Referring to FIGS. 4, the shear component of tissue trauma is reduced by providing a friction management system at the shoe/foot interface which manages friction between the plantar skin surface of the foot 22 and the shoe insole 18 such that there is a high friction interface 72 in the medial/forefoot portion 34 of the insole 18 and a low friction interface 74 in the initial contact surface portion 30 of the insole 18. The low friction heel portion 30 provides a controlled slide between the foot 22 and the insole 18 on impact of the foot 22 with the ground surface 40 to increase stride length and reduce shearing trauma on foot impact. The high friction area 72 eliminates sliding of the forefoot within the shoe 10 during foot push-off to decrease wasted energy. Preferably, the friction management system of FIG. 4 is structured to allow a desired short amount of slide at and just after initial contact followed by a definite stop effectuated by the shoe upper 20 on the dorsal area of the foot 22. Also, weight bearing during the weight bearing phase of a gait moves not only posterior to anterior, but also from lateral to medial. Therefore, the transition from the low friction interface 74 to the high friction interface 72 is preferably along a diagonal or S-shaped line 76 from the medial posterior to the lateral anterior of the shoe structure 12. Note that the general angle of that interface ideally may be varied according to the initial-contact angles β' and β".
Referring to FIG. 5, a first embodiment of the friction management system 70 includes a full sock 82 constructed of a first material having a medial-forefoot portion 82a and a lateral heel portion 82b, and a heel insert 84 constructed of a second material and operable with the heel portion 82b of the full sock 82. The second material of the heel insert 84 has a low coefficient of friction with the first material of the first sock 82 such that the heel insert 84 slides within the full sock 82 at heel strike. The first material of the full sock 82 has a high coefficient of friction with both skin and the insole 18 or insole covering layer (not shown) to prevent sliding. However, the low friction interface 74 of the heel insert 84 within the full sock 82 allows the foot 22 to slide forward approximately 3/8 of an inch to reduce shear trauma on foot impact. The high friction interface 72 in the forefoot portion 34 of the shoe 10 eliminates sliding of the forefoot during push-off to decrease wasted energy. The low friction interface 74 between the heel insert 84 and the full sock 82 depends on the weave tightness or other fabric qualities in addition to the material type combinations such as cotton, rayon, nylon, etc. The full sock 82 and heel insert 84 could be separate items worn together or they could be a single unit stitched together (or joined by other means) at either the distal or proximal ends or both borders of the heel insert 84. This friction management system is, of course, preferably not just a heel/forefoot combination. It should be managed in a diagonal fashion to provide low friction for the entire initial contact area and high friction for the medial/forefoot area.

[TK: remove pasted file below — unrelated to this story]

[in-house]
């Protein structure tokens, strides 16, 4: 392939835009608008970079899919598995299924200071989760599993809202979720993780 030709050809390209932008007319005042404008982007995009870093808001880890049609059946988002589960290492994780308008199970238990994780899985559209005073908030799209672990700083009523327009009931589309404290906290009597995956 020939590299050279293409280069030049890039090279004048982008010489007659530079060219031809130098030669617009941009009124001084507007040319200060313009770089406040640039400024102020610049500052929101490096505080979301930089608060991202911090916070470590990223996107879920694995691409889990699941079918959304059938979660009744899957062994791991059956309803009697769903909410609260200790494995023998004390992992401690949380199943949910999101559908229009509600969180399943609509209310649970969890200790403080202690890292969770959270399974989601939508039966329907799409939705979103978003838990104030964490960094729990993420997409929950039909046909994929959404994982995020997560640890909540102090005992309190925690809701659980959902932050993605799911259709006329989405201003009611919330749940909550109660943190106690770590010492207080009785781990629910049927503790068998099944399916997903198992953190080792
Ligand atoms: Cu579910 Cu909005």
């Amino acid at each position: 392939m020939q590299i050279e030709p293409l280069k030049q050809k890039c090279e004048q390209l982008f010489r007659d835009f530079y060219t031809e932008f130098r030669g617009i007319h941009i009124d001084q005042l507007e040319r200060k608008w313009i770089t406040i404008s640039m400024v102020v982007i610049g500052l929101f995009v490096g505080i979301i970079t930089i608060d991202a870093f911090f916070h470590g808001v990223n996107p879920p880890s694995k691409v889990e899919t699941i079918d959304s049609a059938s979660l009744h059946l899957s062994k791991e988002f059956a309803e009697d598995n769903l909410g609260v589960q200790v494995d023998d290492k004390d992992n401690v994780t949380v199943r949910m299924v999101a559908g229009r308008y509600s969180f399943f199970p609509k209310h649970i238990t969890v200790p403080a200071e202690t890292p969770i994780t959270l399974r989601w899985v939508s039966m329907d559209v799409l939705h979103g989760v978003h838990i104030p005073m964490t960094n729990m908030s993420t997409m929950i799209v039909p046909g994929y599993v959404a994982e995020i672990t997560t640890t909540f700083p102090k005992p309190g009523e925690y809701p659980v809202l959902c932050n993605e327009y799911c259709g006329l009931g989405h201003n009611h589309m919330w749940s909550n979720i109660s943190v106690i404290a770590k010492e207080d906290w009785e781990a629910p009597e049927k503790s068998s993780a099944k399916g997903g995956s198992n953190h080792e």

Other exemplary embodiments of the present invention are illustrated in FIGS. 6 and 7. The various elements illustrated in FIGS. 6 and 7, which correspond to elements described above with respect to the embodiment illustrated in FIGS. 1-5, are designated by corresponding reference numerals increased by one hundred and two hundred, respectively. All additional elements illustrated in FIGS. 6 and 7 which do not correspond to elements described above with respect to FIGS. 1-5 are designated by odd reference numerals. Unless otherwise stated, the embodiments of FIGS. 6 and 7 operate in the same manner as the embodiments of FIGS. 1-5.
Referring to FIG. 6, a second embodiment of the friction management system 170 includes an insole 118 which is constructed of a first material, and a sock 182 having a forefoot portion 182a constructed of a second material and a heel portion 182b constructed of a third material. The second material of the forefoot portion 182b has a high friction interface 172 with the first material of the insole 18, and the third material of the heel portion 182a has a low friction interface 174 with the insole 118 or insole covering layer (not shown) such that the heel portion 182b of the sock 182 slides approximately 3/8 of an inch within the shoe between initial contact and foot-flat 110 while the forefoot portion 182a does not slide during push-off.